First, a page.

Browse Prior Art Database

Concurrent Detection of Feedback Loops in Directed Graphs

IP.com Disclosure Number: IPCOM000120368D
Original Publication Date: 1991-Apr-01
Included in the Prior Art Database: 2005-Apr-02
Document File: 3 page(s) / 120K

Publishing Venue

IBM

Related People

Kane, TJ: AUTHOR

Abstract

A solution to finding feedback loops in a directed graph is presented that: processes subtrees from each input concurrently, uses separate processes for Searchers and Identifiers to locate the feedback loops, and uses a unique graph-marking scheme to reduce the amount of redundant searching. Search All Inputs Concurrently

This text was extracted from an ASCII text file.
This is the abbreviated version, containing approximately 51% of the total text.

Concurrent Detection of Feedback Loops in Directed Graphs

      A solution to finding feedback loops in a directed graph
is presented that:
      processes subtrees from each input concurrently,
      uses separate processes for Searchers and Identifiers
      to locate the feedback loops,
      and uses a unique graph-marking scheme to reduce the
      amount of redundant searching.
Search All Inputs Concurrently

      One problem with using a depth first search to identify the
feedback loops is that the power of parallel processing is not
applied.  A way to exploit parallelism is to search the trees from
each primary input in parallel.  A separate Searcher is created for
each input.  These Searchers process their subgraphs in a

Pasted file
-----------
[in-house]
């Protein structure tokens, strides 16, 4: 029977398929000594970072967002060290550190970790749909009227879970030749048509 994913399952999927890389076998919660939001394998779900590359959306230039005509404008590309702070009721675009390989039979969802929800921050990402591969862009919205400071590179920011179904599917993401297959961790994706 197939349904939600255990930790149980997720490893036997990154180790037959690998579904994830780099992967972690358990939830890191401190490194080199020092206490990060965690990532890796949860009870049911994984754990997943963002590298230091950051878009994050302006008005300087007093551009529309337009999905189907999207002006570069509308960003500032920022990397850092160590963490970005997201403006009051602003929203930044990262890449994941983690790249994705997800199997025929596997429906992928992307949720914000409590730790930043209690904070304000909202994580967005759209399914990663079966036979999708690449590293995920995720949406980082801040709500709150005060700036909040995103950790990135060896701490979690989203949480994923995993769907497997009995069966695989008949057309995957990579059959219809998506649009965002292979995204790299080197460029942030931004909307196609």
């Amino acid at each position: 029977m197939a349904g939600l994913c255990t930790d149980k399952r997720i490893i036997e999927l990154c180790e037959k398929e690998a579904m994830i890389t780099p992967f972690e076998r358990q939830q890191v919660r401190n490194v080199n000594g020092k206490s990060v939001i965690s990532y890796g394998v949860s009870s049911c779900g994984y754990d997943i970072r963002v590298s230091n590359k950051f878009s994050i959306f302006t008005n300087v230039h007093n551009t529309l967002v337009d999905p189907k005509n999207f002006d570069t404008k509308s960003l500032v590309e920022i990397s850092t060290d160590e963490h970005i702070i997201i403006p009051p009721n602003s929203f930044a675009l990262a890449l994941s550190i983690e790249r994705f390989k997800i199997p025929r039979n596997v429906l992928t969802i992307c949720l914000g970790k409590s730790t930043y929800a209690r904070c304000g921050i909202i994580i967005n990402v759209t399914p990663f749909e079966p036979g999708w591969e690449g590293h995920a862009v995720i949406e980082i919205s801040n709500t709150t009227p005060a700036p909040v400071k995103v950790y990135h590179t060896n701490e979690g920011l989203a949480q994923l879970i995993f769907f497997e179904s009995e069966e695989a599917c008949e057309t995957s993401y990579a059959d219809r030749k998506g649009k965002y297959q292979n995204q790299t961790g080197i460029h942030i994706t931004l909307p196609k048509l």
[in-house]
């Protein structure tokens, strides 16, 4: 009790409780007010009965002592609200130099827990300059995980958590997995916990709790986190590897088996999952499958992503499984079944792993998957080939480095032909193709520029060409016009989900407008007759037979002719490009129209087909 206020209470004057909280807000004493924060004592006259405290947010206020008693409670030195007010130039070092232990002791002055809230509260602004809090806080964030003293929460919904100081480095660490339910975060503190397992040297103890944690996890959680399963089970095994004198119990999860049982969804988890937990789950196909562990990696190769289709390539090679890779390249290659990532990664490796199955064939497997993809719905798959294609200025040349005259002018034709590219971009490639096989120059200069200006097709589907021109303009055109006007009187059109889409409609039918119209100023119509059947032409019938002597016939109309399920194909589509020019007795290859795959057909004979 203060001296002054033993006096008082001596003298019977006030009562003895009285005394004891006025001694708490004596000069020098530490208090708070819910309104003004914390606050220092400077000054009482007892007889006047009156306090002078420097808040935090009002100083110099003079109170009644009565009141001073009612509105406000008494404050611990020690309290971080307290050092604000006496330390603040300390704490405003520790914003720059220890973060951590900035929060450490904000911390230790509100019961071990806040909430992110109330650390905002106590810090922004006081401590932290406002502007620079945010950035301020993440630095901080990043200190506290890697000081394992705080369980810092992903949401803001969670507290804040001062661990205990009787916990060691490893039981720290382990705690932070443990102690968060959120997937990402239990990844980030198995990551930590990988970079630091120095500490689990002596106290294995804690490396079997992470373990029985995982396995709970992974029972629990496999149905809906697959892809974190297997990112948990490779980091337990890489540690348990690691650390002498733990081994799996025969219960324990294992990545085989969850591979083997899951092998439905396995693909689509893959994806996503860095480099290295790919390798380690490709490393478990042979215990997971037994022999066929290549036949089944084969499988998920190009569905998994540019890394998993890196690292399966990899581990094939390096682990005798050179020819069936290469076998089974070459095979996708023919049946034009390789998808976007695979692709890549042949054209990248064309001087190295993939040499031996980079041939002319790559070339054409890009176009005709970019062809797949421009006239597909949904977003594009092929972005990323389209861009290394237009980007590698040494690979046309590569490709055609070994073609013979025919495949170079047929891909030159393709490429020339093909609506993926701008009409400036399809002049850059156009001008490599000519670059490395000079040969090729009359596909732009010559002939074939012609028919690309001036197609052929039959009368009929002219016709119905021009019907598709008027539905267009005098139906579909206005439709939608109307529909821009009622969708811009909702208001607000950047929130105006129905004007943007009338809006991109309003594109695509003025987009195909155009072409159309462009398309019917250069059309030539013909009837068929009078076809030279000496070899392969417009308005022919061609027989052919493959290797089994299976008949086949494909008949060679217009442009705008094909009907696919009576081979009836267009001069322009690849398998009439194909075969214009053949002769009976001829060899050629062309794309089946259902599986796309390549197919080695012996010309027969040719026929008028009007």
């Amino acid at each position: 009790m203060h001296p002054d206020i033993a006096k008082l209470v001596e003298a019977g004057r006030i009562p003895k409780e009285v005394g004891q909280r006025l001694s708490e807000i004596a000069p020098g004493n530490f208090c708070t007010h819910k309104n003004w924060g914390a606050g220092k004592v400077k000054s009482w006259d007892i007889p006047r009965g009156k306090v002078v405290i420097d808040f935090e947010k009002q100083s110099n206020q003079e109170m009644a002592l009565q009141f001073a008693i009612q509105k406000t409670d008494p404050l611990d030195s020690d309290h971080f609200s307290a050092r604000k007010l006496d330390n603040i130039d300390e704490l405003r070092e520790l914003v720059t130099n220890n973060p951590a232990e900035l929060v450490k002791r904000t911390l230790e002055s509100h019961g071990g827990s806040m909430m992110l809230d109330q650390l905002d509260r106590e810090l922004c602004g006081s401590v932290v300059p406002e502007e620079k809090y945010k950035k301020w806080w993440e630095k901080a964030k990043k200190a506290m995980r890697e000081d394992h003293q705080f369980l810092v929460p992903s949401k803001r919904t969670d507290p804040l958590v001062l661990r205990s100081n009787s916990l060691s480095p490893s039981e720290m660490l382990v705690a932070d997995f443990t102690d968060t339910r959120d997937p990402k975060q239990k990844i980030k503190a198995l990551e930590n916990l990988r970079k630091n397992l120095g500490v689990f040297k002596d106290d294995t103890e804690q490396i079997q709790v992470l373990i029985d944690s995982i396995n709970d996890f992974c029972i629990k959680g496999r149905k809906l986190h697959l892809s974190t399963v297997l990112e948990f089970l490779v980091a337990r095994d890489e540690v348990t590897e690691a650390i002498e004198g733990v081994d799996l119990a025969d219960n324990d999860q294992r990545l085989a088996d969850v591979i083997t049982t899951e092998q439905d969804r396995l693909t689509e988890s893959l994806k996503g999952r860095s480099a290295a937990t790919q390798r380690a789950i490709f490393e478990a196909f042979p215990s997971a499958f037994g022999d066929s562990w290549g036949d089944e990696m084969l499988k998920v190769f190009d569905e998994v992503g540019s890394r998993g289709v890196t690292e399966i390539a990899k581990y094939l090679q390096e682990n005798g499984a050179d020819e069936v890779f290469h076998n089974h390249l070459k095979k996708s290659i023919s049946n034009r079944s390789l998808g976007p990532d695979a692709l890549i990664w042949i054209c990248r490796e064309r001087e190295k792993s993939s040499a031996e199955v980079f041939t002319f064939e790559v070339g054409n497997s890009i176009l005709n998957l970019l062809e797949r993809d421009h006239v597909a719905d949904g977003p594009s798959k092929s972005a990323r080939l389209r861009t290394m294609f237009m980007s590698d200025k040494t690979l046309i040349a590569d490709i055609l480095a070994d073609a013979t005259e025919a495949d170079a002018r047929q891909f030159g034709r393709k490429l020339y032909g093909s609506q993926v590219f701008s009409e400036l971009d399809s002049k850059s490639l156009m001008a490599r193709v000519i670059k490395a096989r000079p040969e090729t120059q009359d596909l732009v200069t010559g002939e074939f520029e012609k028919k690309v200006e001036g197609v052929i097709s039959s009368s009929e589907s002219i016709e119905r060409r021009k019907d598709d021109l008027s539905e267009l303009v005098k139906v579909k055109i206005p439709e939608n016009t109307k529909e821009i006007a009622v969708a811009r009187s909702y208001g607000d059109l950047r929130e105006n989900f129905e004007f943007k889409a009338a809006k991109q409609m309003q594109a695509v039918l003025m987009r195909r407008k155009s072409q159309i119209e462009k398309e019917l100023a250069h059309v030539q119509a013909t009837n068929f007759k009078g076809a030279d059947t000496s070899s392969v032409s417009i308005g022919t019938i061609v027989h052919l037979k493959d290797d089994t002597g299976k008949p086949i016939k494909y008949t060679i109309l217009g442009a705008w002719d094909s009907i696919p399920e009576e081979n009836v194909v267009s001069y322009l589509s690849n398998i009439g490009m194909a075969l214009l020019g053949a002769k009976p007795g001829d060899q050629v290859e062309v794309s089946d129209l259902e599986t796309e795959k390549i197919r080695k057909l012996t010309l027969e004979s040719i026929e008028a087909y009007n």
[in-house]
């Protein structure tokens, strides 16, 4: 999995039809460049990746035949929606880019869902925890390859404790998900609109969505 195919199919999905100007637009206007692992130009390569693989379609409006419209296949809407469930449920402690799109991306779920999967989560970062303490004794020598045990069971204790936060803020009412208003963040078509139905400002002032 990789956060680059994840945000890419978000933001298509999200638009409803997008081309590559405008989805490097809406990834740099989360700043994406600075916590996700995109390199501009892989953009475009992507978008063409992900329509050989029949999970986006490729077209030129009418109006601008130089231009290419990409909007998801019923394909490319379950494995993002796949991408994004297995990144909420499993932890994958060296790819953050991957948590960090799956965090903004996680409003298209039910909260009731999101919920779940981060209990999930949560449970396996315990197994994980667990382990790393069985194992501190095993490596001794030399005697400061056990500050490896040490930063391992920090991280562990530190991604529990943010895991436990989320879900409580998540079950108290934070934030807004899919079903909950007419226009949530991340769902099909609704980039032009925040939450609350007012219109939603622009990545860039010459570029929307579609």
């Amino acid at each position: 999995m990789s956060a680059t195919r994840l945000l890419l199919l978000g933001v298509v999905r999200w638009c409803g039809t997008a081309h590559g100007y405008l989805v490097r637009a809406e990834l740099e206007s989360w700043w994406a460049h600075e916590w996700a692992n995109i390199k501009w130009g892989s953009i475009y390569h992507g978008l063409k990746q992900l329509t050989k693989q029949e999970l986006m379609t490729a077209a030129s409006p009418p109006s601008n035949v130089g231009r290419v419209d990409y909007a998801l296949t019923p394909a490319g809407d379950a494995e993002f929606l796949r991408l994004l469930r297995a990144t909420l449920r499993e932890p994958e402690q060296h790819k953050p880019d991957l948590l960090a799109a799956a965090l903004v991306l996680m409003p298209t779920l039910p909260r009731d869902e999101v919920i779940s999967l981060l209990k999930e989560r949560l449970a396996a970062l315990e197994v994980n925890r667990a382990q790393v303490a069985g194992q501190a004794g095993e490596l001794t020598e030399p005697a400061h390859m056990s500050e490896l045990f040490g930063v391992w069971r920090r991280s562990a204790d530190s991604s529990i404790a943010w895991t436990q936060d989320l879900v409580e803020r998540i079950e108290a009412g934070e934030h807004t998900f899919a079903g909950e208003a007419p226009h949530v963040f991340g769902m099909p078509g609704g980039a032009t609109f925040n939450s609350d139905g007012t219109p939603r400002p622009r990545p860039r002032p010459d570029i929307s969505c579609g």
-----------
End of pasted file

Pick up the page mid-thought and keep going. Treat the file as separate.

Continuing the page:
straightforward manner - each one performing a complete depth first
search of the tree with that input as its root.

      If a node is reached that has been flagged as already-visited
by that particular Searcher, then a feedback loop has been found.  At
that point, an Identifier is created to flag all nodes belonging to
the loop.  These Identifiers would run concurrently with the
Searchers.  This would allow the Searching part of the algorithm to
continue at a steady pace regardless of how many loops were found and
which Searchers found them.  The actions of the Identifiers could
vary depending on what type of parallel processing architecture was
used and the application processing the loops.
Graph-Marking Scheme

      The concurrent method outlined above has one problem that a
standard current sequential method for finding feedback loops with
graph- marking does not have; namely, it does not share information
about which subgraphs have been searched among the searchers.  The
concurrent search would speed up the process compared to the current
solution since all inputs are searched in parallel and the
identifying can be done while searching is continuing.  But even
greater efficiency could be achieved if redundant searching could be
avoided.  This section will first show why the graph-marking scheme
described above for a sequential search is insufficient and then a
new method for marking which nodes are visited is explained.

      Due to the fact that all inputs are searched concurrently,
rather than sequentially, a standard graph-marking scheme above could
give incorrect results as it searches for feedback loops (see the
example).

      With a slight modification to a graph-marking scheme for
sequential processing, a marking scheme can be developed that will
avoid some, but not all, redundant searching for a concurrent search
of the inputs.  The solution is to wait until all successors of the
node are visited before flagging the node as visited.  Since the
feedback loop nodes are successors of each other, they cannot be
flagged as visited until the loop has been found in this new method.
This avoids the problem of missing loops during the search.

  ...